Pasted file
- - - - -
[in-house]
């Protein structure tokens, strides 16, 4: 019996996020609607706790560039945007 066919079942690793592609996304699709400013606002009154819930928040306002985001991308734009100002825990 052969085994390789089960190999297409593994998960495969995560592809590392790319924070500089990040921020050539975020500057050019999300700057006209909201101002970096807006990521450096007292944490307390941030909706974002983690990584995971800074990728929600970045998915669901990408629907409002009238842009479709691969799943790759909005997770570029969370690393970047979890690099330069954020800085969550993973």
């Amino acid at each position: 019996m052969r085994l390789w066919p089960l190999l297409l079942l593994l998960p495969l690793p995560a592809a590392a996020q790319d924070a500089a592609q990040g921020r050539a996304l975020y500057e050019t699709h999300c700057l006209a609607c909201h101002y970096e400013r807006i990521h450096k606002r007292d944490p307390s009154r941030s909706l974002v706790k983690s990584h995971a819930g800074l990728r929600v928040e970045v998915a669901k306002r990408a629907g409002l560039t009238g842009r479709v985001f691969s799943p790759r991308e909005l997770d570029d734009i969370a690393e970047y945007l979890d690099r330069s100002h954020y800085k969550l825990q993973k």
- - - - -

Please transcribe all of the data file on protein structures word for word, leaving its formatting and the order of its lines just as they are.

[in-house]
């Protein structure tokens, strides 16, 4: 019996996020609607706790560039945007 066919079942690793592609996304699709400013606002009154819930928040306002985001991308734009100002825990 052969085994390789089960190999297409593994998960495969995560592809590392790319924070500089990040921020050539975020500057050019999300700057006209909201101002970096807006990521450096007292944490307390941030909706974002983690990584995971800074990728929600970045998915669901990408629907409002009238842009479709691969799943790759909005997770570029969370690393970047979890690099330069954020800085969550993973």
């Amino acid at each position: 019996m052969r085994l390789w066919p089960l190999l297409l079942l593994l998960p495969l690793p995560a592809a590392a996020q790319d924070a500089a592609q990040g921020r050539a996304l975020y500057e050019t699709h999300c700057l006209a609607c909201h101002y970096e400013r807006i990521h450096k606002r007292d944490p307390s009154r941030s909706l974002v706790k983690s990584h995971a819930g800074l990728r929600v928040e970045v998915a669901k306002r990408a629907g409002l560039t009238g842009r479709v985001f691969s799943p790759r991308e909005l997770d570029d734009i969370a690393e970047y945007l979890d690099r330069s100002h954020y800085k969550l825990q993973k």